In a video posted on Twitter, Udhaya, a folk artist, is seen explaining the horrific violence, and the casteist and transphobic slurs she faced from her partner’s family.

Transgender woman Udhaya admitted at Nagercoil GHGrace Banu / Instagram
news Crime Tuesday, March 29, 2022 - 19:28

A Dalit transgender woman in Tirunelveli was critically injured after being brutally beaten up by the family of her partner, who belong to a dominant caste. The incident took place on the night of Thursday, March 24. A video shared on Twitter by trans rights activist Grace Banu shows Udhaya, a folk artist and a trans woman, talking about the violence she faced from her partner’s family.

“They beat me up, tortured me and used abusive words. They also tried to stab me with a knife, but I managed to get hold of it and throw it away,” said an injured Udhaya. She went on to state that her partner’s mother verbally assaulted her with casteist and transphobic slurs.

“It was two years ago that he (Balanand, her partner) tied a thaali (mangalsutra) around my neck,” Udhaya is seen saying in the video. She said he left her at the temple in which they were married, but his parents arrived and took her to their house on the pretext of being happy about their relationship. “They even called me their daughter-in-law and asked me if I was well. But then they started to beat me up and torture me. He (Balanand) kept telling them not to hit me. He told them he was the one who tied that thaali around my neck and asked them to forgive me,” Udhaya said.

Udhaya detailed the violence meted out to her by Balanand’s family, including by his mother and brother. She lost consciousness and was taken outside and dropped by the road, she added.

Udhaya was first admitted to the Tirunelveli Government Hospital with the help of a few transgender persons who came to her aid. She was shifted to the Nagercoil Government Hospital on March 26 because of her poor health condition, said Grace Banu. “Udhaya is unable to open one of her eyes now because of the violence. She should get justice. Until then, we will not get her discharged from the hospital,” she said.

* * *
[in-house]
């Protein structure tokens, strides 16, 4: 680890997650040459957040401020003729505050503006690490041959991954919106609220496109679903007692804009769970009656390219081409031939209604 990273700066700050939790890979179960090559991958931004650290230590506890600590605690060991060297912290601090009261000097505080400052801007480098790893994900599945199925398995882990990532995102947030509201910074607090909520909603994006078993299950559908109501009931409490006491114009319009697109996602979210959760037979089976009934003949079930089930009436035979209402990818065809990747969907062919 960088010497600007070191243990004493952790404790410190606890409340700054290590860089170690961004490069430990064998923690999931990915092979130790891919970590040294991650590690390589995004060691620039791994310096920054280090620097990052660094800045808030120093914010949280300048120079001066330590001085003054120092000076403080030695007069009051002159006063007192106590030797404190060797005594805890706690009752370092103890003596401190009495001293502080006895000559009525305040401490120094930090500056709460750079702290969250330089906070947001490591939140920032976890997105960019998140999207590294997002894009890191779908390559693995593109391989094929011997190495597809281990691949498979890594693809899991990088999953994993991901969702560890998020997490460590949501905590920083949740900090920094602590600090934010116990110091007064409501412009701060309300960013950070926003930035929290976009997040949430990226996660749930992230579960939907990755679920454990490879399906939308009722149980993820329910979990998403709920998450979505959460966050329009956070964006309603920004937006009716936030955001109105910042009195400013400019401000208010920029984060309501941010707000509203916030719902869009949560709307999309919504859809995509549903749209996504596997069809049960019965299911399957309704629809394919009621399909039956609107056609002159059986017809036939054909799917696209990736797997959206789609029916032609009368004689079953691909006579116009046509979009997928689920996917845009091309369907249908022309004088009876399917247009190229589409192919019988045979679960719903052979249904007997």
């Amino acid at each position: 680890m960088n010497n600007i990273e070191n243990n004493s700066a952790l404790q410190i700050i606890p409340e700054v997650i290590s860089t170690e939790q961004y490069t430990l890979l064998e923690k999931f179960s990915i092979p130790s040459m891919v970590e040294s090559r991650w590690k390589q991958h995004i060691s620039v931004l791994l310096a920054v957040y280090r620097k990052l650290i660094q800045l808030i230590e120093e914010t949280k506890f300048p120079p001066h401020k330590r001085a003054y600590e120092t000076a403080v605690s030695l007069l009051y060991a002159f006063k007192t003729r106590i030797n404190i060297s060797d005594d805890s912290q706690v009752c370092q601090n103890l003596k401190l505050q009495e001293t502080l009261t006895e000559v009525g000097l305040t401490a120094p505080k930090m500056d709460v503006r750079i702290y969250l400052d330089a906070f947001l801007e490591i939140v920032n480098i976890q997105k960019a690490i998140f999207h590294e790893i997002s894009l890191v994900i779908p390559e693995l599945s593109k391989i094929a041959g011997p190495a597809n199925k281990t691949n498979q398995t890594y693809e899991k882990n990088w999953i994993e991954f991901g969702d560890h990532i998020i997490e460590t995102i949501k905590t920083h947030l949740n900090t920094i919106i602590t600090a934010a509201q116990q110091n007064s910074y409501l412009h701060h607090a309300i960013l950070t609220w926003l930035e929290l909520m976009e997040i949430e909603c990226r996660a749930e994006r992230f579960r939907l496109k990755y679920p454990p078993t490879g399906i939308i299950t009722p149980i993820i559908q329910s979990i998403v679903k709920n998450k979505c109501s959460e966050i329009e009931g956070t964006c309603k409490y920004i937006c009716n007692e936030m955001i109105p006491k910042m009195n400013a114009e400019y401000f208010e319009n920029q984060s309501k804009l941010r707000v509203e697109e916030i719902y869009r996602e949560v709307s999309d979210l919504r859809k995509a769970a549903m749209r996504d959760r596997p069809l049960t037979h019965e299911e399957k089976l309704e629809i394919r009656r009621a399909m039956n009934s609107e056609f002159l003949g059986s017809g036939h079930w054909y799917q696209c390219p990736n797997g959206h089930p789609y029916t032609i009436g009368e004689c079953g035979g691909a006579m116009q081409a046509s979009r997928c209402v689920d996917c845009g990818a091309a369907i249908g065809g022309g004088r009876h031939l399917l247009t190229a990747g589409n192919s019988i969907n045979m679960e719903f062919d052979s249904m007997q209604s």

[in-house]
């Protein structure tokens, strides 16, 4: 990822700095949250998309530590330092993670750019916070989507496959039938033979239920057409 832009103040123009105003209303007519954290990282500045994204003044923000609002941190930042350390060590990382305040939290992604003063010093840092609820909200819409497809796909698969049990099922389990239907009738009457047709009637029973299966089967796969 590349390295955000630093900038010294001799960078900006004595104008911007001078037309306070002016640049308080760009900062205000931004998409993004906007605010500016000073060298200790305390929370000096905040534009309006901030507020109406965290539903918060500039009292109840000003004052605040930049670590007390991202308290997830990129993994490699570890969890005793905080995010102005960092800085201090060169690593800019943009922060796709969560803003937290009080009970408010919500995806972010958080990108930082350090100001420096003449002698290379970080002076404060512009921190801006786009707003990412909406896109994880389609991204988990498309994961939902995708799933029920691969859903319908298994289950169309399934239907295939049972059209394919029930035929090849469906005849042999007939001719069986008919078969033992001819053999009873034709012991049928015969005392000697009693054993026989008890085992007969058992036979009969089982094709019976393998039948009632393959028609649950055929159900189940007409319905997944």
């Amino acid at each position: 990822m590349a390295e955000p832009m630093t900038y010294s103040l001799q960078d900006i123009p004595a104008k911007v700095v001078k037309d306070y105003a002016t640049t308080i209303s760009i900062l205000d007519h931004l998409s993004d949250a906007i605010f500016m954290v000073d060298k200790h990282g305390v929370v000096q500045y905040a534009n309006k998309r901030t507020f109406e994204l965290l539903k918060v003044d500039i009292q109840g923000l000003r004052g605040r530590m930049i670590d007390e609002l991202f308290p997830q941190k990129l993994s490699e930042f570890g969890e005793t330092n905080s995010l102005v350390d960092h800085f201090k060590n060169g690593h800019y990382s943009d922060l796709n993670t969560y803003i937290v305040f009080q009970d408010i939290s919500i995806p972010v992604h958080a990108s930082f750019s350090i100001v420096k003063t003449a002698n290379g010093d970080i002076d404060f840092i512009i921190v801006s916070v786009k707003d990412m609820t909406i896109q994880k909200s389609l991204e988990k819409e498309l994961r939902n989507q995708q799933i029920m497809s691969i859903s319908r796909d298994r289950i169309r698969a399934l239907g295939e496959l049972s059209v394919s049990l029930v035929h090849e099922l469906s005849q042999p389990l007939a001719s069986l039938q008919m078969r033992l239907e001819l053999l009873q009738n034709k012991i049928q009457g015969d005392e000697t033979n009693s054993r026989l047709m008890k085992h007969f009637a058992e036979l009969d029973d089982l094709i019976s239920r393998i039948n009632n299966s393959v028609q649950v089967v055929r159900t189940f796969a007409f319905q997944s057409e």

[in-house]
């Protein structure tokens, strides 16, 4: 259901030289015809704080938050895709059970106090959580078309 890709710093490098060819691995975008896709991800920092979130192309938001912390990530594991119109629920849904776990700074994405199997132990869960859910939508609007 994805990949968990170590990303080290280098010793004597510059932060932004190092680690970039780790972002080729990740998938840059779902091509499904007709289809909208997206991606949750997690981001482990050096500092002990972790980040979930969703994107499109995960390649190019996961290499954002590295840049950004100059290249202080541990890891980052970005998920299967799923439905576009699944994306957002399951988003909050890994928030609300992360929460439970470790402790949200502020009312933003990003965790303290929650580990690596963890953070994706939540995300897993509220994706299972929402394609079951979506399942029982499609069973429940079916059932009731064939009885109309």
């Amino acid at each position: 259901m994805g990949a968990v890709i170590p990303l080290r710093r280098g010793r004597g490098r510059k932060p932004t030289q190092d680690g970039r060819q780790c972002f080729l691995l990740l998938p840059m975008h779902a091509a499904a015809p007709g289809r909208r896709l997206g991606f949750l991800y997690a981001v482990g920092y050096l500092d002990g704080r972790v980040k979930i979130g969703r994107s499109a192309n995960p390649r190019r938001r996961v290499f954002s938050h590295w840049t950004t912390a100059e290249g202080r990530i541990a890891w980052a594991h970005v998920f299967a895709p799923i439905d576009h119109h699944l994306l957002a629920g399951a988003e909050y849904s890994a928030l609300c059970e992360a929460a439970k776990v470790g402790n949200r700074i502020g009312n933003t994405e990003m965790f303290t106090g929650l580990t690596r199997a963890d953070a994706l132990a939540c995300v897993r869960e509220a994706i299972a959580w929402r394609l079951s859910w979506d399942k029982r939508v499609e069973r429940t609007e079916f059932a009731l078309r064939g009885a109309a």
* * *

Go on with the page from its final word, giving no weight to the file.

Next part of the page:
The police said a case has been registered against five people – Udhaya’s partner Balanand, his parents and two other relatives – under three sections of the SC/ST (Prevention of Atrocities) Act, IPC sections 506(2) (criminal intimidation), 355 (assault or criminal force with intent to dishonour a person), 323 (punishment for voluntarily causing hurt), and 294(b) (sings, recites or utters any obscene song, ballad or words) at the Palavoor police station. All five of the accused are currently absconding and a special team has been formed to nab them, Tirunelveli Superintendent of Police P Saravanan told TNM.

Grace pointed out that the police had not invoked the SC/ST (Prevention of Atrocities) Act initially. It was only after she got the Tirunelveli Collectorate to intervene that the FIR was altered on Monday, March 28, four days after the incident, she said. “The police have, however, still not invoked the Transgender Persons (Protection of Rights) Act, which is meant to provide protection to and ensure the welfare of transgender persons,” she said, adding that SP Saravanan has promised to nab the culprits in two days.

However, the SP told TNM that the delay in invoking the Transgender Persons (Protection of Rights) Act was due to a lack of precedent, and that they were seeking legal opinion on the same. “Once we get a clarification on this, we will definitely alter the FIR to invoke the Transgender Protection Act. As far as I know, this is the first time the Act is going to be invoked for a case like this. So it is necessary for us to get some clarification on this,” SP Saravanan said.

Grace also questioned the media and activist groups. “Nobody seems to be paying attention to this incident. Even Dalit groups are not willing to take it up. This is the kind of atrocity and violence that trans people have to face all the time and yet it goes completely unseen,” she said. “Dalit trans women are in fact the most oppressed section within the trans women community,” Grace said, further pointing out that they, however, have been kept out of the Dalit movement for a long time.

“When we talk about transphobia, people think it is limited to the idea of our identity as a transgender person. But in a patriarchal and casteist society, the kind of oppression that Dalit transgender people have to face is unprecedented. They are doubly oppressed. Over the past four days, I have been trying hard to bring what happened to Udhaya to the limelight. Even Dalit movements ignore this subsection of their community. Many of them know what happened, have understood the issue and offered support. But they are not ready to come to the forefront and help in our fight for Udhaya’s rights,” said Grace.

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